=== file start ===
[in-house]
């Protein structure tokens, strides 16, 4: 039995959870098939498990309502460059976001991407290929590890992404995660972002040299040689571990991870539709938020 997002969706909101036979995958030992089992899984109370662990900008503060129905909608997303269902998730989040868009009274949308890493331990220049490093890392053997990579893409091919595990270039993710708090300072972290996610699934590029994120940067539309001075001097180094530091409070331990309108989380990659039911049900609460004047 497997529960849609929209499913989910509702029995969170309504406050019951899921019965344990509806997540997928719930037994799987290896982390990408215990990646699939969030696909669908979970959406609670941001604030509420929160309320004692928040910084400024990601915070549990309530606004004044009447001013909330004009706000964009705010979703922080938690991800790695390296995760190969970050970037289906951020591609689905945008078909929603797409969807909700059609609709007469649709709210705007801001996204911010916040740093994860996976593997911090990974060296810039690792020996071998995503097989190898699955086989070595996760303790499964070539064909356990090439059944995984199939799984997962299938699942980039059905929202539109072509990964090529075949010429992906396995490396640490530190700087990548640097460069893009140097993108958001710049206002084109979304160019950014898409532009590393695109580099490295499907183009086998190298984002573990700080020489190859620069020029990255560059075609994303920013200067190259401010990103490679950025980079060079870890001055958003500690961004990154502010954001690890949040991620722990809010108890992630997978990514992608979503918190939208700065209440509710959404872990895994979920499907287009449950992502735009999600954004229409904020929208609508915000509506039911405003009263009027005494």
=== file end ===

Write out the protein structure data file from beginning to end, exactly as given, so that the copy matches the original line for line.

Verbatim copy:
[in-house]
């Protein structure tokens, strides 16, 4: 039995959870098939498990309502460059976001991407290929590890992404995660972002040299040689571990991870539709938020 997002969706909101036979995958030992089992899984109370662990900008503060129905909608997303269902998730989040868009009274949308890493331990220049490093890392053997990579893409091919595990270039993710708090300072972290996610699934590029994120940067539309001075001097180094530091409070331990309108989380990659039911049900609460004047 497997529960849609929209499913989910509702029995969170309504406050019951899921019965344990509806997540997928719930037994799987290896982390990408215990990646699939969030696909669908979970959406609670941001604030509420929160309320004692928040910084400024990601915070549990309530606004004044009447001013909330004009706000964009705010979703922080938690991800790695390296995760190969970050970037289906951020591609689905945008078909929603797409969807909700059609609709007469649709709210705007801001996204911010916040740093994860996976593997911090990974060296810039690792020996071998995503097989190898699955086989070595996760303790499964070539064909356990090439059944995984199939799984997962299938699942980039059905929202539109072509990964090529075949010429992906396995490396640490530190700087990548640097460069893009140097993108958001710049206002084109979304160019950014898409532009590393695109580099490295499907183009086998190298984002573990700080020489190859620069020029990255560059075609994303920013200067190259401010990103490679950025980079060079870890001055958003500690961004990154502010954001690890949040991620722990809010108890992630997978990514992608979503918190939208700065209440509710959404872990895994979920499907287009449950992502735009999600954004229409904020929208609508915000509506039911405003009263009027005494």